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The Rent Control Board has closed a loophole in rules that may have allowed some landlords to illegally raise rents on some tenants.

At their May meeting, the board changed the way the owner-occupied exemption is administered. In the past, the exemption was granted and then automatically renewed unless an owner notified the board of their departure from the unit. Officials said owners were vacating units without notifying the board.

“This causes problems for the affected tenants and landlords, as well as the community at large, because: tenants may be subject to unlawful rent increases; owners may be subject to substantial penalties for unpaid registration fees that became due when the exemption lapsed; other owners of non-exempt properties with three or fewer units are placed at a competitive disadvantage; and rent increases could lead to the tenant displacement that the rent control law was intended to avoid,” said the staff report.

Under the new rules, owners must apply for the exemption each year or their exemption will lapse.

According to the board’s most recent report, there are about 28,000 rent controlled units in the city. Owners of units that would be subject to rent control can obtain Use or Temporary exemptions provided they meet specific criteria. The owner-occupied exemption applies to properties with three or fewer units if the property owner occupies one. While rent control laws are not enforceable on these properties, eviction protections are in place per an amendment to the City Charter.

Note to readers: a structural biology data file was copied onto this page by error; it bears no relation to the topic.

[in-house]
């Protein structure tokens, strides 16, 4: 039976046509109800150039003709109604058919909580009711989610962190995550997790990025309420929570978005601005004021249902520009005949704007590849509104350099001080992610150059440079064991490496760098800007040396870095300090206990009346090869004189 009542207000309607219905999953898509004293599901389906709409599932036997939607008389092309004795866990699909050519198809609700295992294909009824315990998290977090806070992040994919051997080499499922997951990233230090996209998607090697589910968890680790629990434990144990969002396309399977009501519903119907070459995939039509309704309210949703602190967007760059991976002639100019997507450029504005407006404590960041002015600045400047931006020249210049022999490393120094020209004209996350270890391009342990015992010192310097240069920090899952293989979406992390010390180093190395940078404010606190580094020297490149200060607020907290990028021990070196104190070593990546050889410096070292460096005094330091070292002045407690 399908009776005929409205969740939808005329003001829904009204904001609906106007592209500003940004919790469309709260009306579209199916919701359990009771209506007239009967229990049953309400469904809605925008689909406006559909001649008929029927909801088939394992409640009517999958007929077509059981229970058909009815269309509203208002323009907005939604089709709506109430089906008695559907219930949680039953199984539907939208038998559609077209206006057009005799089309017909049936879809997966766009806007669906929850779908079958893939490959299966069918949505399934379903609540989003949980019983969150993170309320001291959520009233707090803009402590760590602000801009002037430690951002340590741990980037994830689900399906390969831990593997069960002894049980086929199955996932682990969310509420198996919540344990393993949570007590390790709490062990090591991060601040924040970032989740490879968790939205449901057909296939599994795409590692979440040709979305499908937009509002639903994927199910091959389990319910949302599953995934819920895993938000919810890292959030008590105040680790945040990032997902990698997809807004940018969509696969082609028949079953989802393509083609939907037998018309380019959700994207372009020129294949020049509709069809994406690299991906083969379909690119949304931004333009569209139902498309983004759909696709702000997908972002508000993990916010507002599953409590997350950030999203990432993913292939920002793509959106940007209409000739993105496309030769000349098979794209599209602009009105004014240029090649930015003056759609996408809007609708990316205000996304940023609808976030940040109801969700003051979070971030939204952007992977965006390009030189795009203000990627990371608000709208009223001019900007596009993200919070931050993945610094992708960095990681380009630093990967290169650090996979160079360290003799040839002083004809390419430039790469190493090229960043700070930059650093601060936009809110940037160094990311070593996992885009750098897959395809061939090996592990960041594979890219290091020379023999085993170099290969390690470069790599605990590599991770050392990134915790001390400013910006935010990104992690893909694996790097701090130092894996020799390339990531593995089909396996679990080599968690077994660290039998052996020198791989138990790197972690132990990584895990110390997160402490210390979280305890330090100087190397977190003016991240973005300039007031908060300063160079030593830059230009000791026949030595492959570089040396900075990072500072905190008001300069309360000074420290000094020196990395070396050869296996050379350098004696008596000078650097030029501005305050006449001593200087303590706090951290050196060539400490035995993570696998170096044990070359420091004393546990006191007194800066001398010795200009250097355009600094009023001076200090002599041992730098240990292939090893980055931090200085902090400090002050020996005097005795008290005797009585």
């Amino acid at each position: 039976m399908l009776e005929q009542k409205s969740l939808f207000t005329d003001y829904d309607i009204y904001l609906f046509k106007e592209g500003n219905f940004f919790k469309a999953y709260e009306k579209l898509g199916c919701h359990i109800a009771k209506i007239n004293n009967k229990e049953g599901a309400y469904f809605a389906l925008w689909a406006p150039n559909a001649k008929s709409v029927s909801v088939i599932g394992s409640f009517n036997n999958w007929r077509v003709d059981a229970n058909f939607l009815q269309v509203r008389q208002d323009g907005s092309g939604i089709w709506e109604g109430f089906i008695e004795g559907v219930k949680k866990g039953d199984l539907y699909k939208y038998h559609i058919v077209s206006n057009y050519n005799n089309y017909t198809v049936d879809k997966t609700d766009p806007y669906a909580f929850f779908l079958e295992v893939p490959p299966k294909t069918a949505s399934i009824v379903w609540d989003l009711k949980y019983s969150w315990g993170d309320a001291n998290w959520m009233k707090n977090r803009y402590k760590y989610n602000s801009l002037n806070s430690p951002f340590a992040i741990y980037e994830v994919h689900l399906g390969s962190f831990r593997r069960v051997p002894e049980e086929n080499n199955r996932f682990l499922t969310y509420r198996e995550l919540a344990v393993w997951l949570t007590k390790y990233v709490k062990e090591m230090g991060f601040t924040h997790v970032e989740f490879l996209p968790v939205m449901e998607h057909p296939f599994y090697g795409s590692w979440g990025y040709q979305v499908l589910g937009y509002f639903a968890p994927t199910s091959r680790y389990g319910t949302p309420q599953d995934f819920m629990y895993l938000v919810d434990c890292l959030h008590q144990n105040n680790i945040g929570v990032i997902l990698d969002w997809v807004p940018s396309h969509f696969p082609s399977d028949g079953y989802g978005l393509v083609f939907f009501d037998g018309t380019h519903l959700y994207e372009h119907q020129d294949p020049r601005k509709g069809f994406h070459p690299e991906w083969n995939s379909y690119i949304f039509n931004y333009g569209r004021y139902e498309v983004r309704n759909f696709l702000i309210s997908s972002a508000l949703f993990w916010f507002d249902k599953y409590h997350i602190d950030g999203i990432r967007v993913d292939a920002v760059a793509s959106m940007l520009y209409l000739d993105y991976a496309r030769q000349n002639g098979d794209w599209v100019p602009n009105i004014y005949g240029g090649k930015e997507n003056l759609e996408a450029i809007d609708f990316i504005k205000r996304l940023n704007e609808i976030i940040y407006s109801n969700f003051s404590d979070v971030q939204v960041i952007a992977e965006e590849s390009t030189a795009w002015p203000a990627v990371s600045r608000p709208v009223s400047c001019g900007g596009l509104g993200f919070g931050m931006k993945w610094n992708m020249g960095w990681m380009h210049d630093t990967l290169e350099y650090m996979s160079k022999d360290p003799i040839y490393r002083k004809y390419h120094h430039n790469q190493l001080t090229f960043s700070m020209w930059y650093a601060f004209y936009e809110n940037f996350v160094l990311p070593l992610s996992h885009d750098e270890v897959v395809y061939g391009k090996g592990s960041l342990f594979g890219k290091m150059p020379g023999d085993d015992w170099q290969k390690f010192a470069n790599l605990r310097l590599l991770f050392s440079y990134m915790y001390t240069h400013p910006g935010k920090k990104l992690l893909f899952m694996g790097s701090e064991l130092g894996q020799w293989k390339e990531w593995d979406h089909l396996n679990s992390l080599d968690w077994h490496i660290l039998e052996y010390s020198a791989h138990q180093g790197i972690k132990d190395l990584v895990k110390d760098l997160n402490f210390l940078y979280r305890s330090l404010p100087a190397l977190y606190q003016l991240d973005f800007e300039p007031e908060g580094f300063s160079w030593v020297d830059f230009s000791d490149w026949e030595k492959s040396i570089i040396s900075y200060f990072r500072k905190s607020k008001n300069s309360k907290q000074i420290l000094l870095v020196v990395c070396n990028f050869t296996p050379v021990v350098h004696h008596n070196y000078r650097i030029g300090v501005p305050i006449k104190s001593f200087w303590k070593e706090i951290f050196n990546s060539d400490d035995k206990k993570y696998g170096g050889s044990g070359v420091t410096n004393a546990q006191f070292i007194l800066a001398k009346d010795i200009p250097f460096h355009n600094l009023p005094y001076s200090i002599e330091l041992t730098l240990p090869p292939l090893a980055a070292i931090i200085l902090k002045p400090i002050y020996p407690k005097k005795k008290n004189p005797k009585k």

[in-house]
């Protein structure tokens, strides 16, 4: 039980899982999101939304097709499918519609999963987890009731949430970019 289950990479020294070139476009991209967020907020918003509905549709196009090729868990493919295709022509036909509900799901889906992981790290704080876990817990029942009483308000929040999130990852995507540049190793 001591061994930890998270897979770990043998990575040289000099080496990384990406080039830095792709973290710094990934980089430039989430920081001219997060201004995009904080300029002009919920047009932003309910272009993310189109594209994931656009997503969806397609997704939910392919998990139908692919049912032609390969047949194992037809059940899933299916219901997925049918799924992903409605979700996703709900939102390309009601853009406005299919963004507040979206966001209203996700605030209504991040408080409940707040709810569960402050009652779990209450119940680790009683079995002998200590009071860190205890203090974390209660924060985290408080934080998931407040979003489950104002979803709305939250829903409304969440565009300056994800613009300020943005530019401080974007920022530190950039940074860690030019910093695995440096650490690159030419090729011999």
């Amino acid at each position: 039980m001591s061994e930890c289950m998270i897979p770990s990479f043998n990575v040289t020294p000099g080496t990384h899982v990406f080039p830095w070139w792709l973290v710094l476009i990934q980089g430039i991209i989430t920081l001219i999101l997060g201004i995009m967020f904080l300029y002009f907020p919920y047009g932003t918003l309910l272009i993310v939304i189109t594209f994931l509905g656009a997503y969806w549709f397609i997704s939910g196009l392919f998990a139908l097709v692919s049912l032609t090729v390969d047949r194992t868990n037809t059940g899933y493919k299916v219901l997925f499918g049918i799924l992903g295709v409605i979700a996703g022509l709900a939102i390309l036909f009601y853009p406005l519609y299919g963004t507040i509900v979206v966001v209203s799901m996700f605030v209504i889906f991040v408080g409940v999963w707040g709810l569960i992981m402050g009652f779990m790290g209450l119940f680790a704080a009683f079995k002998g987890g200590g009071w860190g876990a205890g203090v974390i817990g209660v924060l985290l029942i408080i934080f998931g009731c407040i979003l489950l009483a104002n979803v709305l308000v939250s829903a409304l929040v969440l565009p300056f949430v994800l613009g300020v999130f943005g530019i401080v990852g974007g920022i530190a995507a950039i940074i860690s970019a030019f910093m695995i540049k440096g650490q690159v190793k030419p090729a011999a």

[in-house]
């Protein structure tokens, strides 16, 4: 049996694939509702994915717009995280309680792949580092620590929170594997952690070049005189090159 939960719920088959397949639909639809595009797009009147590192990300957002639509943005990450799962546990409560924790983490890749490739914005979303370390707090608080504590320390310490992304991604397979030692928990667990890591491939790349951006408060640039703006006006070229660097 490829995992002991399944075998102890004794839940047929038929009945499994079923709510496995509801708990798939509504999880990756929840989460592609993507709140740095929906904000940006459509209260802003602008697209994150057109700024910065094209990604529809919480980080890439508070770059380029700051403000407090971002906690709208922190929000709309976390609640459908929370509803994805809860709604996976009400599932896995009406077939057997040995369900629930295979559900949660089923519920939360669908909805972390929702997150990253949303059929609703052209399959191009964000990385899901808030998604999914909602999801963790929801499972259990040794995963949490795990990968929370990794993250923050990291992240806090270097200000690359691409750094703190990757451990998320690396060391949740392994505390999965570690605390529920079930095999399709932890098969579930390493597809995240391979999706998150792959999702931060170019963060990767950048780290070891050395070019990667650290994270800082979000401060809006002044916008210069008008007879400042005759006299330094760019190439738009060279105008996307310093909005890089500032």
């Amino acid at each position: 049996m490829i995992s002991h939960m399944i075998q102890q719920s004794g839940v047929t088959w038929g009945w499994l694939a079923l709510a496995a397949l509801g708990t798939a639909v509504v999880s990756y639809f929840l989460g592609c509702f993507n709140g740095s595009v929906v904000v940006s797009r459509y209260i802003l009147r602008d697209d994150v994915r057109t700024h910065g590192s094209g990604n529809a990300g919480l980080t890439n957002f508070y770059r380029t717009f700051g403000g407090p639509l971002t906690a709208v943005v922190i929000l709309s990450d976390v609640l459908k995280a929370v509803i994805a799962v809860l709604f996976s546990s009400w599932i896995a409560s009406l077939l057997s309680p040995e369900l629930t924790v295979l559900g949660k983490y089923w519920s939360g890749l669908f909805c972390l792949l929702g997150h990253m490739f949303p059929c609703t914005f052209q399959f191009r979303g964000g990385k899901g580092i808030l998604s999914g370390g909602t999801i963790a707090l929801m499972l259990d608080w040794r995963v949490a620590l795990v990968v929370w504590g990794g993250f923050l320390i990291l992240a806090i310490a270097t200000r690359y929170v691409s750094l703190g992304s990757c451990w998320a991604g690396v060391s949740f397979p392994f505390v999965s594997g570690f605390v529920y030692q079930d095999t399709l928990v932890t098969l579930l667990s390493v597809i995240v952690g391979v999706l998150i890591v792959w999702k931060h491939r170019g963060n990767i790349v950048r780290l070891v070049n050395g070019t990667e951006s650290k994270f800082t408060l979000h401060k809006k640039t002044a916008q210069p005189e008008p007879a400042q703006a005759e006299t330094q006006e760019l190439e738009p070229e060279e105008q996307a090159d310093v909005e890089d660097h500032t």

“The nature of the problem is we couldn’t really tell if owners were getting exemptions then moving off property,” said J. Stephen Lewis, General Counsel for the Rent Control Board.

The number of exemptions has declined over time. According to Rent Control Board staff, there was total of 586 properties receiving the owner-occupied exemptions covering a total of 1,408 units in 2014 compared to 1,038 properties (2,164 units) in 1994.

In 2012, 15 applications for exemptions were received, 12 were granted and 33 were verified to have lapsed. In 2013, 23 applications were received, 13 were granted and eight were found to have lapsed. In 2014, there were 16 applications, 12 were granted and 33 were found to have lapsed. So far, seven applications have been filed in 2015.

Of the 129 exemptions that were revoked in the last five years, 107 lapsed more than four years after the initial grant, 11 lapsed between two and four years after the initial grant and 11 lapsed in less than two years.

Commissioner Nicole Phillis said the board took action on the issue to protect renters but wants to operate in a way that is fair and equitable for owners.

“We could see displacement of people,” she said. “We heard testimony that the landlords were telling people what they will raise the rent to. People are responding to the concern about that and we’re trying to do it in a way that is fair to landlords.”

As part of their initial discussion, Phillis said the board also wanted to discuss increasing the amount of time an owner must live in a unit before applying for the exemption and clarify what constitutes a primary residence. That discussion did not happen in May and at the July 9 meeting, the board will discuss whether to agendize those items for a future meeting. The scope of the July 9 meeting will be limited to scheduling a future discussion and Phillis said public input is welcome when the items return for a full discussion.

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